Thank you: Chet Cox, Genevieve Springer!

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Monday, April 15, 2019

117 - “That Fool Stupid Dream” - Thissraelle - A Tale of Heroes

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“A dream?” a familiar voice said, from behind Granthurg, “Lot of that happening lately, I guess.” Eddiwarth stepped into the lantern’s glow, followed by Antonerri and DeFrantis.

Thissraelle and Granthurg looked back toward the open library door. DeFrantis stepped in front of the table to answer the question on Thissraelle’s face. “We just came in. We’re not trying to eavesdrop. You’ve been... well... troubled the last few days.”

Antonerri moved behind DeFrantis. “We’re just a bit worried about you. And”--he took a breath-- “Karendle, too.”

Thissraelle nodded and looked away. DeFrantis quietly took the open chair opposite Granthurg. Thissraelle could feel the kindness and the concern of her friends, but right now it also brought an oppressive awkward silence crowding around her in the dim light.

Eddiwarth coughed, making everyone look. “So, uh... what’s this dream?”

Tension broken, breaths taken, Thissraelle explained, “Oh, nothing, really. This knight appeared to me and told me things.”

“A knight?” Antonerri said, with curiosity.

“Yeah! Tell us about it!” Eddiwarth nudged, glad to have the heaviness of the moment broken. He leaned his elbow up on Granthurg’s chair and crossed his ankles.

“Well, it’s nothing, like I said. I was flying through a storm, with lighting flashing all around me. Suddenly this knight in armor appears, and he’s glowing and everything, and he tells me that I should go take a message to someone. Then he gives me some advice and goes away.” She shrugged. “Just some fool stupid dream from my subconscious.”

No one was quite sure how to react. DeFrantis just reached out and put a kind hand on Thissraelle’s shoulder.

“What did he look like?” Antonerri asked, thoughtful.

“What?” Thissraelle shook her head back to the moment.

“What did he look like?” he repeated, then, “How was he dressed?”

“Oh, well, uh, he had silvery armor. It was nice, but it was scratched and dented a lot, like he’d been in battle for years. He wore a tunic over it, a lot like the one you used to wear, and the ones the brothers here have, with the three lights symbol on it. Like I said, it’s just a silly dream.”

Antonerri shook his head. “No, it’s not.”

All of the group shifted their eyes to him. “He appeared to me, too.”

Thissraelle’s heart skipped at this revealation.

“I was helping the brothers tend the sheep in the hills and meadows east of the forest. This was not long after we returned from the summerfest. As I wandered, trying to keep an eye on all of the herd, this knight rode up and greeted me, introducing himself as Ivarr. He was dressed as you described. I assumed he was travelling to Twynne Rivers, so I pointed him to the path, to the main road. He dismissed that, and we talked.”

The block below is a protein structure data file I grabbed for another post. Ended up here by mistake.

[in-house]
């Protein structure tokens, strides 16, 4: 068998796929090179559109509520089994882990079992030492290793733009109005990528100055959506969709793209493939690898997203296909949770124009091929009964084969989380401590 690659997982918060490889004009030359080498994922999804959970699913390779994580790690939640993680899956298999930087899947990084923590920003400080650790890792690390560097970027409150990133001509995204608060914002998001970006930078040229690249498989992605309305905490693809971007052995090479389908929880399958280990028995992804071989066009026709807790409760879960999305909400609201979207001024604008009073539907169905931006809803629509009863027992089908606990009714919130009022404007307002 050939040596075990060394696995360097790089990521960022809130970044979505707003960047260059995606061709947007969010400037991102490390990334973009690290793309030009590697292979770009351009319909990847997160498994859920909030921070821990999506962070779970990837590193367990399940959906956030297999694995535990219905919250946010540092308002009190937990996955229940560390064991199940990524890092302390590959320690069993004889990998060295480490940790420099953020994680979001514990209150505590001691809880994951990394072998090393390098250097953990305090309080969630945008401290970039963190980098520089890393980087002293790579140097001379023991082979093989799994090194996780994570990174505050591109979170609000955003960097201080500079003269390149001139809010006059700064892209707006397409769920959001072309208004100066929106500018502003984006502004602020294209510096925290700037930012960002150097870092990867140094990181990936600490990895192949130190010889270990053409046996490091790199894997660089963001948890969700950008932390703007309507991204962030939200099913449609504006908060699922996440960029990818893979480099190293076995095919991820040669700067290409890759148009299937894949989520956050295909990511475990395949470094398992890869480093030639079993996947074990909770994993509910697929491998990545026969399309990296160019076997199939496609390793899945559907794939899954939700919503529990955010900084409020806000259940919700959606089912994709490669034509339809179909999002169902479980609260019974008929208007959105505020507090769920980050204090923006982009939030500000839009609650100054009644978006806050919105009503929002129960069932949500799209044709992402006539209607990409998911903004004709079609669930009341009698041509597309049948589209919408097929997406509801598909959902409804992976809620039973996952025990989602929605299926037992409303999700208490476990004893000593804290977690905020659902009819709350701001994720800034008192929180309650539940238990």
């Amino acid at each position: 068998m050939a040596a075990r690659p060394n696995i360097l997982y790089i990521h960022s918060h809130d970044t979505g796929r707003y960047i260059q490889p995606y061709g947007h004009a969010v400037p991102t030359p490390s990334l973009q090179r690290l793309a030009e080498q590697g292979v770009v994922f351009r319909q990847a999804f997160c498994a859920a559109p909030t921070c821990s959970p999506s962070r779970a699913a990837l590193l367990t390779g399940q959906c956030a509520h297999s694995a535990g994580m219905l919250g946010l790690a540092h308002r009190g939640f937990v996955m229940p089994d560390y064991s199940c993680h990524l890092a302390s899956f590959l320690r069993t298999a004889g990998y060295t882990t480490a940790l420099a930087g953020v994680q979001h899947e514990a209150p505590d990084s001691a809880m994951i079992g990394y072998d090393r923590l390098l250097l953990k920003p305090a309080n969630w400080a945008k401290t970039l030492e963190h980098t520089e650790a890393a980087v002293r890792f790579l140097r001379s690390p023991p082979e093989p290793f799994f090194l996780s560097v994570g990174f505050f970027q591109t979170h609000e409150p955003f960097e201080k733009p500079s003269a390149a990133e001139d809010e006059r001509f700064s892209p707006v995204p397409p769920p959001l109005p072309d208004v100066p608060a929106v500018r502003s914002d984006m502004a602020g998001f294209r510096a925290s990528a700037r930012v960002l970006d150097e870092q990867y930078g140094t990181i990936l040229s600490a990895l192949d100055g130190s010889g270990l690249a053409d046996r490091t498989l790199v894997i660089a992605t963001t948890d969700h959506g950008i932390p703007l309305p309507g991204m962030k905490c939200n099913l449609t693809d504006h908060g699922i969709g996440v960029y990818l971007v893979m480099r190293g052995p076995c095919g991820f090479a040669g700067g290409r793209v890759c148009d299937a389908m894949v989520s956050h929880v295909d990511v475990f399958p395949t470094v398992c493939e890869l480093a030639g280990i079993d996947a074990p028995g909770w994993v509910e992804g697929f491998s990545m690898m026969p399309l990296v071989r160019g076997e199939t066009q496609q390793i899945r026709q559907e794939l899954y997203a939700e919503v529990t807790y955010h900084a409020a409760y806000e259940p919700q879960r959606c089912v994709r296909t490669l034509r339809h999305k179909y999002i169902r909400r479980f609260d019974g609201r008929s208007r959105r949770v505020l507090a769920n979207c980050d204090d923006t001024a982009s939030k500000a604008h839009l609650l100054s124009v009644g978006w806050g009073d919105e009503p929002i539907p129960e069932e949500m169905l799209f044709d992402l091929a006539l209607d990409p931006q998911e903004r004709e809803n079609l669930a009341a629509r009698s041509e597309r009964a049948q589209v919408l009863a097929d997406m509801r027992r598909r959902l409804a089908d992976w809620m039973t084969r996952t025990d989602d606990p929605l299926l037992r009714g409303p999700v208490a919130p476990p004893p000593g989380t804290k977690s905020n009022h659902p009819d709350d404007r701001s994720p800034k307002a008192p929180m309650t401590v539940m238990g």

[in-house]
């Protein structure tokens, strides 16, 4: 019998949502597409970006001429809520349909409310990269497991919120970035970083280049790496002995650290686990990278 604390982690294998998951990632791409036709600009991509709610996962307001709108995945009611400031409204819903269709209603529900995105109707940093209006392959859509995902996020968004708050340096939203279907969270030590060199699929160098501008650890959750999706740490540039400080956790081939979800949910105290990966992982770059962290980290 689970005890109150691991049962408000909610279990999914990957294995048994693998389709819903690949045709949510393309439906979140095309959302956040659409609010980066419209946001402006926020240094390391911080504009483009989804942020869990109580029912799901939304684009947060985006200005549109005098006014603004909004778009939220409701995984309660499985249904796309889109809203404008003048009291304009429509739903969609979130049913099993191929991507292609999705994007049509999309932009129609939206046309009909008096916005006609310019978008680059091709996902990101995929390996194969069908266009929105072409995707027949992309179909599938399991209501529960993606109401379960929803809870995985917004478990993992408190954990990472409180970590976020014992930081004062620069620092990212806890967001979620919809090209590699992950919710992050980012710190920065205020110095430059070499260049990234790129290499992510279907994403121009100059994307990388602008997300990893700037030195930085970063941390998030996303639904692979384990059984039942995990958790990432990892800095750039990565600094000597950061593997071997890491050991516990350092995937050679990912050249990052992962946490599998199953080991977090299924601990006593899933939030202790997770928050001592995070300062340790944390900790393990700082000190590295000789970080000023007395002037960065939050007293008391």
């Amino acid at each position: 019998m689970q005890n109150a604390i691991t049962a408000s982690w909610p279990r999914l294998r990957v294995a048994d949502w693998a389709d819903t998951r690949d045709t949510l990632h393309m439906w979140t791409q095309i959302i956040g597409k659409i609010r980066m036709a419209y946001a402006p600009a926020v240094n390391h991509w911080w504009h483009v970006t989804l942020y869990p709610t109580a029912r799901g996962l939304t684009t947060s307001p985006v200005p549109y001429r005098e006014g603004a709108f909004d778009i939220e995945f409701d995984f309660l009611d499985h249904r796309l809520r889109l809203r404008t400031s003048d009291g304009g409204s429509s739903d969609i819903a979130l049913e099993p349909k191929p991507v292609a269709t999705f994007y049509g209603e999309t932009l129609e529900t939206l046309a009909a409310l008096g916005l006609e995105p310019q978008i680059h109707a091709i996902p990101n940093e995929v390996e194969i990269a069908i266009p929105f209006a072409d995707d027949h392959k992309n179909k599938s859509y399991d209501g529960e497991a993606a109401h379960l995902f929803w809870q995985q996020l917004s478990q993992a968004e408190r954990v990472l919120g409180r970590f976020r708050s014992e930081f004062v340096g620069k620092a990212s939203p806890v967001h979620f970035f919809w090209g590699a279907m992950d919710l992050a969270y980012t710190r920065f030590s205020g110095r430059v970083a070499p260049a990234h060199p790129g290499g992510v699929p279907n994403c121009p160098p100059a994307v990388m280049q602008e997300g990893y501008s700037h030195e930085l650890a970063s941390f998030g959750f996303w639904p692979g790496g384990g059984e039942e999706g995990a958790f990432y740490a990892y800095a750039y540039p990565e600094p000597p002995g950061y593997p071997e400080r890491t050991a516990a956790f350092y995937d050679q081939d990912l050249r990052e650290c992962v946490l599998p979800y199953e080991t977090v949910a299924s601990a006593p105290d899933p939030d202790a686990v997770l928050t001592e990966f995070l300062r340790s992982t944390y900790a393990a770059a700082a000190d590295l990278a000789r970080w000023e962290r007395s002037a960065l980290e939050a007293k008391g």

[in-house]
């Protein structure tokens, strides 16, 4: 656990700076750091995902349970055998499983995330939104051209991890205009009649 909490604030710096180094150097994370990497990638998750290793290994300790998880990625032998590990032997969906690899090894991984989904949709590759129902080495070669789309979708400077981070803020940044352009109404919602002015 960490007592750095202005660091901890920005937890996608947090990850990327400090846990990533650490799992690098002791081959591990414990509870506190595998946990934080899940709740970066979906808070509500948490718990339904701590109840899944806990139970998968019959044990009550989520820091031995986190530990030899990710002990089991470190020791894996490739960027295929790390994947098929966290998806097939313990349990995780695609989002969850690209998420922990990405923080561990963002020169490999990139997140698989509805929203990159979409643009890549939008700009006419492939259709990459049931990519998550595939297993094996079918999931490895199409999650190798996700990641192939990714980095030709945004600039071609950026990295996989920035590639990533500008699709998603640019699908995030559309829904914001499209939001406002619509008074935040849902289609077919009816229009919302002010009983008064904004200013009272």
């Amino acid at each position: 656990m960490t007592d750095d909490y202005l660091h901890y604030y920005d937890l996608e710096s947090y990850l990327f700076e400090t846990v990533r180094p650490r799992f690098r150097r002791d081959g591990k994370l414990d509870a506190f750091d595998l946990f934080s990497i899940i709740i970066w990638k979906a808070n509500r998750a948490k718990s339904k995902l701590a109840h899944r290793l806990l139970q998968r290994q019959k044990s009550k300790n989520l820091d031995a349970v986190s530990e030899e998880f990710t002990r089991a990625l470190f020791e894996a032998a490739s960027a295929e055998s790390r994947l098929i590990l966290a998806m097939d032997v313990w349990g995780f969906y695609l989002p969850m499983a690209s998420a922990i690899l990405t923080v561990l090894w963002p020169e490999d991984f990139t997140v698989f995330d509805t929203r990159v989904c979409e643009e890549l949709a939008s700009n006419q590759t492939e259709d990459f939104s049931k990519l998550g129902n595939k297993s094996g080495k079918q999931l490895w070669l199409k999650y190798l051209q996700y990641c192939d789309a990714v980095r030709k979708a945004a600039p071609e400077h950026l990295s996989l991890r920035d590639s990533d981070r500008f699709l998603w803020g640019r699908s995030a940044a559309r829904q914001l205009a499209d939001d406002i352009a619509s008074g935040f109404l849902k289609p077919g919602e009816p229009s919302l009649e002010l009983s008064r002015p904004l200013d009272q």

Eddiwarth pressed, “Talked? About what?”

Antonerri hesitated, and looked at DeFrantis, “He said that certainly the Creator was pleased with what I had done to help free the children. He blessed me to have a happy life.” Antonerri took DeFrantis’ other hand. “Then he bowed in his saddle and rode away.”

He continued, “It left me feeling both wonderful and a bit confused. Later, the brothers celebrated the feast of Saint Ivarr and I wondered.” He looked directly at Thissraelle. “But this happened to me in the middle of the waking day. This was not a dream. It was real.”

Thissraelle looked at each of their faces, feeling the kindness, and knowing what she had to do. She saw them looking to her for a decision. Am I their leader? The strongest leader is better the servant.

She took a deep breath and straightened in her chair. “So, I guess we go after Karendle. She is one of us, and she will need our help.”


<<<>>>



This continues the story of the heroes in Wynne, in Twynne Rivers, in the world of The Hero's Tale, Family Friendly RPGs. Here's more info on The Hero's Tale, and family friendly RPGing. If you like this story, support us at our Patreon!
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Thursday, April 11, 2019

116 - “Not Much Help” - Thissraelle - A Tale of Heroes

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The evening sun was tossing its last rays over the horizon and past the trees, barely making the trip through the monastery’s open windows to dimly illuminate the shelves along the walls in the library. Crickets and tree frogs sang a quiet chorale of chirps and whistles that faded into Thissraelle’s empty mind. She slumped low in the large, cushioned chair, with her legs crossed up in front of her. She had so much to think about, so many questions that she’d been asking herself all day. Now, she was tired of it all.